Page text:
A Baylor Research Institute study has identified a lipid common in heart disease patients that may lead doctors to identifying the country’s most fatal condition earlier than ever before.
The findings were published in the Journal of the American Heart Association. Researchers discovered that patients with a higher level of the urinary lipid globotriaosylceramide, known as Gb3, were more likely to develop heart disease, which kills more Americans each year than any other.
“The presence of elevated urinary Gb3, along with other lipids, indicated for the first time that heart disease is linked to lipid abnormalities in organs outside of the heart in patients with common forms of heart disease,” reads a release announcing the findings.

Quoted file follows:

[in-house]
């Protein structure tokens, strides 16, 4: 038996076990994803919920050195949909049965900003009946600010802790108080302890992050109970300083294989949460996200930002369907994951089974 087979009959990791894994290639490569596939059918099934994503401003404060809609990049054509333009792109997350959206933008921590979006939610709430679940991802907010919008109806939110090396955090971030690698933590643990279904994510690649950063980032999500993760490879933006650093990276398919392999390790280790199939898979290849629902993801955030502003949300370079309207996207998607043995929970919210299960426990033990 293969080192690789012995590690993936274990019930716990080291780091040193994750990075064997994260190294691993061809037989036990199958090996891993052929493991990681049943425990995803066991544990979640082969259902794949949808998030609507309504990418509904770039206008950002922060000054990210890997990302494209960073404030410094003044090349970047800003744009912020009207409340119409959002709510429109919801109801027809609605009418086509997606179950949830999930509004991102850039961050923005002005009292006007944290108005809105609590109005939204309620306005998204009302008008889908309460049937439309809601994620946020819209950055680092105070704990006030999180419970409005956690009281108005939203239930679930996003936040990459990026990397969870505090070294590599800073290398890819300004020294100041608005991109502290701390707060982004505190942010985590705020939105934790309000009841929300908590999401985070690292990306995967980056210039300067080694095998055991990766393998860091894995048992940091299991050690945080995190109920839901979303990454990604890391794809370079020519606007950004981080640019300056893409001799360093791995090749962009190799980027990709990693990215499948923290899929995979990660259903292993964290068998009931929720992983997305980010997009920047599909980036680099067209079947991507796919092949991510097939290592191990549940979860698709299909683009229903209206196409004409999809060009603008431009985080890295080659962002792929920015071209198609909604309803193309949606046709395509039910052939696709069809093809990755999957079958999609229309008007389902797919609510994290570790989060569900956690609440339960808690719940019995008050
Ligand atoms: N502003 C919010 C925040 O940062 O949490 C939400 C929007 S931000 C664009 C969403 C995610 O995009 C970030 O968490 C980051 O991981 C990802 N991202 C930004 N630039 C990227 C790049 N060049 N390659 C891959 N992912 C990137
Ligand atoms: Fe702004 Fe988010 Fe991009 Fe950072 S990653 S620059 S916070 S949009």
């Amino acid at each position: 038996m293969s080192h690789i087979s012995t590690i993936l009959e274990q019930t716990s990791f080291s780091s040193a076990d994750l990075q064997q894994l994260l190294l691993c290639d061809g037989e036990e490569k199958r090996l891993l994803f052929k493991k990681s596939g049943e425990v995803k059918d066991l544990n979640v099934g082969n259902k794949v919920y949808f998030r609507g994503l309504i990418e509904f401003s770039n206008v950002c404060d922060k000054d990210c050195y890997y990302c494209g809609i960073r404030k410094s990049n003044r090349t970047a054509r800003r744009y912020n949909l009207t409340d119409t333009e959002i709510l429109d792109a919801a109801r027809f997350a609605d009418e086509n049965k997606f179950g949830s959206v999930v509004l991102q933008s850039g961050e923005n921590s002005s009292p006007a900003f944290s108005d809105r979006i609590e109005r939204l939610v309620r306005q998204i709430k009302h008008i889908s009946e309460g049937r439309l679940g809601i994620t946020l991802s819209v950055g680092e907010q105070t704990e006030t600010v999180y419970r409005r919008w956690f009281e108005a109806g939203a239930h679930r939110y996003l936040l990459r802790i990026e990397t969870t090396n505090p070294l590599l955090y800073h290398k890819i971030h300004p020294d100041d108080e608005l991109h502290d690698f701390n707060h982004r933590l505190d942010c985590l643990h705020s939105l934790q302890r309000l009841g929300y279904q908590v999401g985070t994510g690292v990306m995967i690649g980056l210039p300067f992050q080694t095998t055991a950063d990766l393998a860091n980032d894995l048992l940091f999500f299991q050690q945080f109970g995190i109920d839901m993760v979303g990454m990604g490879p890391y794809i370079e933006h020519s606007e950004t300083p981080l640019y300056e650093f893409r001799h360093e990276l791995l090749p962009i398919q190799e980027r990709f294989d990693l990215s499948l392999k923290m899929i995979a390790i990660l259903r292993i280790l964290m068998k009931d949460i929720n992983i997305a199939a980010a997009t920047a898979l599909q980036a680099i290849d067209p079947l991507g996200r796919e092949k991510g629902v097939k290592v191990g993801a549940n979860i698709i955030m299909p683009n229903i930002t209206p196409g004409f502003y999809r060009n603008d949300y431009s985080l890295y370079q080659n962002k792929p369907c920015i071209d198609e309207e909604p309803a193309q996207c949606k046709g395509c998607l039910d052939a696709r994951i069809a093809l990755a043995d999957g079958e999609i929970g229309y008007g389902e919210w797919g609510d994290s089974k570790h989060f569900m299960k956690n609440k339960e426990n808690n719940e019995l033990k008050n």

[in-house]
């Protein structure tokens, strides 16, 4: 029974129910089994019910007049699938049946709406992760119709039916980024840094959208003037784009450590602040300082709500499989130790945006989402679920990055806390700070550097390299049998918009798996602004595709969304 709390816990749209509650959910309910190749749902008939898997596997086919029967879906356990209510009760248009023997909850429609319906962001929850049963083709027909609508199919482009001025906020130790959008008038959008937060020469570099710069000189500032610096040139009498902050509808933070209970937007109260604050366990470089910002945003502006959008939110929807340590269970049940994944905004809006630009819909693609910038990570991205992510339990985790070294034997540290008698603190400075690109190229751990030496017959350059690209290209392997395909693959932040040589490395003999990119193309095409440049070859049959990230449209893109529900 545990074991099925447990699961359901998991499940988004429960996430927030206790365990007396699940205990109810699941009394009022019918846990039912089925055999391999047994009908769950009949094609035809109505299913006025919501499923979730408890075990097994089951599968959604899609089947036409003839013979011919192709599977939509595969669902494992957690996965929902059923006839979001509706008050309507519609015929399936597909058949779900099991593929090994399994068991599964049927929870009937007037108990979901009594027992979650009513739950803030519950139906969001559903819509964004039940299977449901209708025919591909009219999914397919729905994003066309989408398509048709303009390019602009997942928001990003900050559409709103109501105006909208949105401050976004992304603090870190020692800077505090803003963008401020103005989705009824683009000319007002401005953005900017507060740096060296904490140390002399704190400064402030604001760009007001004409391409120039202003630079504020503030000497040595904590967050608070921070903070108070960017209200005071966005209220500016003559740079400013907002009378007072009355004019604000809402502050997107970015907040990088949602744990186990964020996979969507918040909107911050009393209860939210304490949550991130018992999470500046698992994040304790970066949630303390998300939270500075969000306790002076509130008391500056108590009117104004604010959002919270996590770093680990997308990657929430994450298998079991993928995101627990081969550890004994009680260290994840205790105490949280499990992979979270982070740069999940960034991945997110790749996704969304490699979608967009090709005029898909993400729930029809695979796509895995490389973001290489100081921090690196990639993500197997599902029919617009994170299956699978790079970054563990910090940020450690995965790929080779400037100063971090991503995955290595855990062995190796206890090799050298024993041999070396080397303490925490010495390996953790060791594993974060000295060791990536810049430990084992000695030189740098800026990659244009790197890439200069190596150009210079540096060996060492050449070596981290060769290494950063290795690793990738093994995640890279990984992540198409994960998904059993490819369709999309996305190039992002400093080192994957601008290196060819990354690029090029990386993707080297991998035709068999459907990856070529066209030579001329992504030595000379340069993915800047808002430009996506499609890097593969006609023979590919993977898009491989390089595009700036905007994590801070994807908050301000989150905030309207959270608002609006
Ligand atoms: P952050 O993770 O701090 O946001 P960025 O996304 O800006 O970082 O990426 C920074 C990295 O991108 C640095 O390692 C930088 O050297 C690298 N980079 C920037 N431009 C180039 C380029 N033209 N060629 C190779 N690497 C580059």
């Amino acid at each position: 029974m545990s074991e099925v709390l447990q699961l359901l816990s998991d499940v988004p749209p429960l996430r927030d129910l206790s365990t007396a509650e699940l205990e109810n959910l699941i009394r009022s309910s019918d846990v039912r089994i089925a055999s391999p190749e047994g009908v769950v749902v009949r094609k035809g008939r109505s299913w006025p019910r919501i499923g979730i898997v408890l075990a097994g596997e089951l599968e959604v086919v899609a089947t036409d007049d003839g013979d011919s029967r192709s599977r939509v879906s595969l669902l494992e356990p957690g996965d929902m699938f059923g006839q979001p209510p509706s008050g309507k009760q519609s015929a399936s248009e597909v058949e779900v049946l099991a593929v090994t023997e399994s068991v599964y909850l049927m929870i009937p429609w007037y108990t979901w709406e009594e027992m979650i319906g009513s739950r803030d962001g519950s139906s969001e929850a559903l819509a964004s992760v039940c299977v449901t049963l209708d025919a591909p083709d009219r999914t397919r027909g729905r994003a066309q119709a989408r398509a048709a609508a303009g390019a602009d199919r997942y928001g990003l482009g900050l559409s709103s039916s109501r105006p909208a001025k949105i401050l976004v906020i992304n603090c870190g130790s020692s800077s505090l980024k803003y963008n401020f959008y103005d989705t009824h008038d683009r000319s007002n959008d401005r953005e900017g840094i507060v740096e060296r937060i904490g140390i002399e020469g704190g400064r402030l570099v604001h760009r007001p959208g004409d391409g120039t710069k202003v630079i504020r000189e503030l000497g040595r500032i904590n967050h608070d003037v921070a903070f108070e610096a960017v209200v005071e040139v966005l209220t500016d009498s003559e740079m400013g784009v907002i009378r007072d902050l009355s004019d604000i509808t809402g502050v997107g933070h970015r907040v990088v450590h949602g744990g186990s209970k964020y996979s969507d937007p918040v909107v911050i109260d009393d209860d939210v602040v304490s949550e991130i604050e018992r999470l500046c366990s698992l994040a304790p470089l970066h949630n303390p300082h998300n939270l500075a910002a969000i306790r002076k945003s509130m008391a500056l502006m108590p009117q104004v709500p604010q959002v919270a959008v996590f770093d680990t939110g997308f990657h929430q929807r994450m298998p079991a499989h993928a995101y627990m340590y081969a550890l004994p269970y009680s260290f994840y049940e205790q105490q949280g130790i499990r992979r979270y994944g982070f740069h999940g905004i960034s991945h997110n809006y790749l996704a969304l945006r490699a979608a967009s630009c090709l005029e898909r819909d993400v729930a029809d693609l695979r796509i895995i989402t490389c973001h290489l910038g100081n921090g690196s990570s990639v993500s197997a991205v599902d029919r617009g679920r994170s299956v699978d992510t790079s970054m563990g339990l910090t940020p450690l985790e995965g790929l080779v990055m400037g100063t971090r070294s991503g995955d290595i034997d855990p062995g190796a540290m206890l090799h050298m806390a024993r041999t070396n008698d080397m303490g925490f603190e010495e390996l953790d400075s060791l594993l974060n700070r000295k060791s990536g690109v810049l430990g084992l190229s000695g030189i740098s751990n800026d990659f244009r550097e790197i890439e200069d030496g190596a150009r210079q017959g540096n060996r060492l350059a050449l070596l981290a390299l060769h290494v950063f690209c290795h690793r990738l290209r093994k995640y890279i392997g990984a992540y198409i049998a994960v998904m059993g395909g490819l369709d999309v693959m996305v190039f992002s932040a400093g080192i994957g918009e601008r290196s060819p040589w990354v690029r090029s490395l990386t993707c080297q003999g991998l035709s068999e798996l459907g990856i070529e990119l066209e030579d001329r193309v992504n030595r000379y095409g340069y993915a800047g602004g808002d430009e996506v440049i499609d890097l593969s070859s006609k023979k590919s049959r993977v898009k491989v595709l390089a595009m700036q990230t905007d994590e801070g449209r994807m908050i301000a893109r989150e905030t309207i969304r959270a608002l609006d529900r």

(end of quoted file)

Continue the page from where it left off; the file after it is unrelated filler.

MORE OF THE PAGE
The study’s initial focus was to find a common characteristic in patients who develop the rare genetic condition Fabry disease, which causes heart complications.
“To our surprise, we noticed after a few months that some heart disease patients who did not have Fabry disease did have elevated Gb3 in the urine,” said Dr. Raphael Schiffmann, who led the study. “Simultaneously, we also found that some of those patients had died in the short interval that had passed since we had last seen them for this screening study.”
The presence of Gb3 and other lipids will be studied further to confirm them as indicators of fatal heart disease.